I appreciate Peter R’s inclusion of the telepath or mentalist into Navigator RPG. As I have said before, I’m amused by the preponderance of this archetype in science fiction, that training, mutating or evolving to use the power of brain waves is somehow more believable than outright “magic.” And magic it is, demonstrated as so by Spacemaster adopting its Rolemaster magic system in toto for its emulation of psychic abilities.
In preparation for this article, I had thought I was going to propose an utterly different system for mentalist abilities. For awhile I had been dissatisfied with the resource-based method of magic in RM, and I believed I would be additionally so, when it came to mentalism, while proposing a system in Navigator. I had thought that using a straight skill mechanic —individual lists developed independently, as is BriH’s method or in Against the Darkmaster (VsD)—while completely disregarding Power Points would be my preference.
My thinking was that a telepath—in contradistinction, perhaps, to a magic caster who was born special or had access to some numinous gift—simply had learned to use one’s mind to an extraordinary degree. In other words, whereas you and I think, perhaps, all day long with comparative ease, a futuristic mentalist simply will turn these thoughts outward to interact with other minds. How successful they will be at this interaction, I had been thinking, should be dependent on a Skill roll, one most often opposed by a Skill roll arising likewise from the target mind.
I also liked the idea of a telepath becoming strained or fatigued, however, and that’s when I began to reinvent the wheel. Perhaps the mentalist should expend hit points for its abilities. Or maybe it made more sense to burn the actual stat most closely associated with its powers. But then I thought that this was too punishing, that a telepath should be able to do some things passively or with ease, and hence Power Points were reintroduced.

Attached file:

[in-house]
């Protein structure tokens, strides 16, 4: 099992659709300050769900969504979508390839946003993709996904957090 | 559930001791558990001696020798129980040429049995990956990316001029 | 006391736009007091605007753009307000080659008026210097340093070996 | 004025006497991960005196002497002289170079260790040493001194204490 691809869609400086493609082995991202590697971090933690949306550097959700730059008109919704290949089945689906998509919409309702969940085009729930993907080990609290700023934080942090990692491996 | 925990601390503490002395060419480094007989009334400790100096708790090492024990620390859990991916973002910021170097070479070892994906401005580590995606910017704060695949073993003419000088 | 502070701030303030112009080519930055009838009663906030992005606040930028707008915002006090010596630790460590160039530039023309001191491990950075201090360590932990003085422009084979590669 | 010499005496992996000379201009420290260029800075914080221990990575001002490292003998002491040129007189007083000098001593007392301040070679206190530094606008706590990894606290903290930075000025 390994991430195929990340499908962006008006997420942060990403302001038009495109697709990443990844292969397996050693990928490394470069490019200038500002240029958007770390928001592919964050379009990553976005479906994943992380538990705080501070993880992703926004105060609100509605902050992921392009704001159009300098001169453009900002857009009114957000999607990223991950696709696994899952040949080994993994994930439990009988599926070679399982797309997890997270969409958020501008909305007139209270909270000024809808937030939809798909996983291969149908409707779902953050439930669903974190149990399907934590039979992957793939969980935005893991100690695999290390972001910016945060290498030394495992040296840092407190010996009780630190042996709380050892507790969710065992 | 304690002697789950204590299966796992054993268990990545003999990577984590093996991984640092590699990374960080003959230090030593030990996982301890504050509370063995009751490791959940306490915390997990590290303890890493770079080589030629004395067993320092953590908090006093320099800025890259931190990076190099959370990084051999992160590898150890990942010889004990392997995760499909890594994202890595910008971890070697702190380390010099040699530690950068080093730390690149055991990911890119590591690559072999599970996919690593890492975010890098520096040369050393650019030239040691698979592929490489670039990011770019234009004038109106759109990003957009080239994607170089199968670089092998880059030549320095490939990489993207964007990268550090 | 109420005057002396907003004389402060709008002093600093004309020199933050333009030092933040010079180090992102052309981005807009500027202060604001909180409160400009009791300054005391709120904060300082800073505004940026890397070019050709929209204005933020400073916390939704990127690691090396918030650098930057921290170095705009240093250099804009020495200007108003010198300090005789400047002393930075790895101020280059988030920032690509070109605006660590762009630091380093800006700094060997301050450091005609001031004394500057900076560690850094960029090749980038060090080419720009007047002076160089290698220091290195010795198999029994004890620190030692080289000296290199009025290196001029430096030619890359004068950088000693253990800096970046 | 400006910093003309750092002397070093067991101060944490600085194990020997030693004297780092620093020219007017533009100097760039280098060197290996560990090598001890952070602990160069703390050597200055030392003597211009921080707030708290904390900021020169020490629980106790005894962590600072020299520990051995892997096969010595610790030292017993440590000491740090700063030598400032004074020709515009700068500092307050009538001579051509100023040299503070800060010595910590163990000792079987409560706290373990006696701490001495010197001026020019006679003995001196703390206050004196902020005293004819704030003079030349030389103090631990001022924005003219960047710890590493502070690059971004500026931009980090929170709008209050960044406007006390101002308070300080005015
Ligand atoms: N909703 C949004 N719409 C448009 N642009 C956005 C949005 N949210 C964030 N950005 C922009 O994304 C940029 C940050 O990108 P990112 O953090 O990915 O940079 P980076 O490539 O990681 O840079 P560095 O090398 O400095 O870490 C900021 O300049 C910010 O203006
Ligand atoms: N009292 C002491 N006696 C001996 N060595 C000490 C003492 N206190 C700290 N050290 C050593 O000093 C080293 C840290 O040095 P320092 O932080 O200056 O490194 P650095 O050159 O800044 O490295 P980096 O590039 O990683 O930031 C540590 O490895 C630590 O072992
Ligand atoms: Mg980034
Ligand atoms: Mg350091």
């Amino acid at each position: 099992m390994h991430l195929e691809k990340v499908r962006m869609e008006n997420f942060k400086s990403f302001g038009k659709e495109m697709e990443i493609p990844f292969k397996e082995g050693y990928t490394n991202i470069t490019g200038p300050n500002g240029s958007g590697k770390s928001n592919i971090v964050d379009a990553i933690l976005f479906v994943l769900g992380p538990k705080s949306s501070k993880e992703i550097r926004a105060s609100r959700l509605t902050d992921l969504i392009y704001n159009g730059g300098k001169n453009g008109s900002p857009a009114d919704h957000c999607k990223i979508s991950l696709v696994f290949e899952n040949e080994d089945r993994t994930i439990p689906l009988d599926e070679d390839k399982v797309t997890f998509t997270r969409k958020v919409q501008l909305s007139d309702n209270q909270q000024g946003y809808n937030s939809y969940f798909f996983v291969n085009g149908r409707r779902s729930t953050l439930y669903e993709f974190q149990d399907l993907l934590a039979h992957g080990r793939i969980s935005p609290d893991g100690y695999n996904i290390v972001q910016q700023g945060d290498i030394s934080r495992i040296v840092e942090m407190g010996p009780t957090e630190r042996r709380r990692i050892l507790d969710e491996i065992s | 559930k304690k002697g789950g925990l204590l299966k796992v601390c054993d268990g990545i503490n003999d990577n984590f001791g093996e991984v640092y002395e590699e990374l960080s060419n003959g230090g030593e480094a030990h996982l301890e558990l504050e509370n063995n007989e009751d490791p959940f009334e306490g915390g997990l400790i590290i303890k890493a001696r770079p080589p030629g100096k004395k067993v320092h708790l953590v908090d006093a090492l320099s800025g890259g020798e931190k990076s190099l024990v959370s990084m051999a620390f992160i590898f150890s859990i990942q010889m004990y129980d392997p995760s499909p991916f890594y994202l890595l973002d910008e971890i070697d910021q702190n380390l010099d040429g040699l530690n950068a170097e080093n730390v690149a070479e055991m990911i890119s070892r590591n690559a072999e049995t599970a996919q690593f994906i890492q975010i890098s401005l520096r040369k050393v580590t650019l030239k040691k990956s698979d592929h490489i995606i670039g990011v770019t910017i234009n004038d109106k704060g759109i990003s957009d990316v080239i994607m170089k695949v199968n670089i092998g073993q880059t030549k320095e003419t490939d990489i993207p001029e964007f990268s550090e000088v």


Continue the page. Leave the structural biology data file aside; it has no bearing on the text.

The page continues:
What this line of reasoning did for me, however, was to recognize that the subsystem within which casters operate might be—and perhaps should be—applied to other classes. I doubt that this idea is original, but here it is: every profession should enjoy a secondary resource, determined by the table that enumerates Power Points, based on their archetypes’ primary attributes. For casters, this resource should power their spells, of course, but additional points might be spent to add bonuses to the roll or its effects (VsD allows additional spends for more powerful applications). This is what I propose for other classes: these might spend points for, say, +10 per point, while attempting actions in conformance with the professions’ primary abilities. I would allow these bonuses to stack up to a cap determined by a sum of three main stats keyed to mind, body and soul.
I developed a system like this for my d100 Viking game, heavily inspired by the game Yggdrasill, which uses a PC resource called “Furor” for many similar results.
Two considerations remain.
The first is this: should casters (and other classes) be allowed to burn hp or temporary stat values? I really like the idea of burning mind power for the telepath, an action that, within great straits, could leave the character brain dead or, at the very least, temporarily impeded in cognition, which could reduce Power Points per day, while the mentalist recovers.
The other question is just how many kinds of casters should be in Navigator. It’s foregone that a type of Essence caster is going to be represented in the form of a Star Knight. But what about Channeling? Is the implied metaphysics of the genre that nothing that can function as a deity—be it outside or inside SpaceTime—can exist? I expect that this question shall be answered at individual gaming tables and that Peter R expects resources for this kind of gameplay to be offered by third parties. On my end, however, I’m already adopting the Cleric WhiteBox class—renamed a “Shepherd”—into any future White Star/Spacemaster/Navigator game I might run.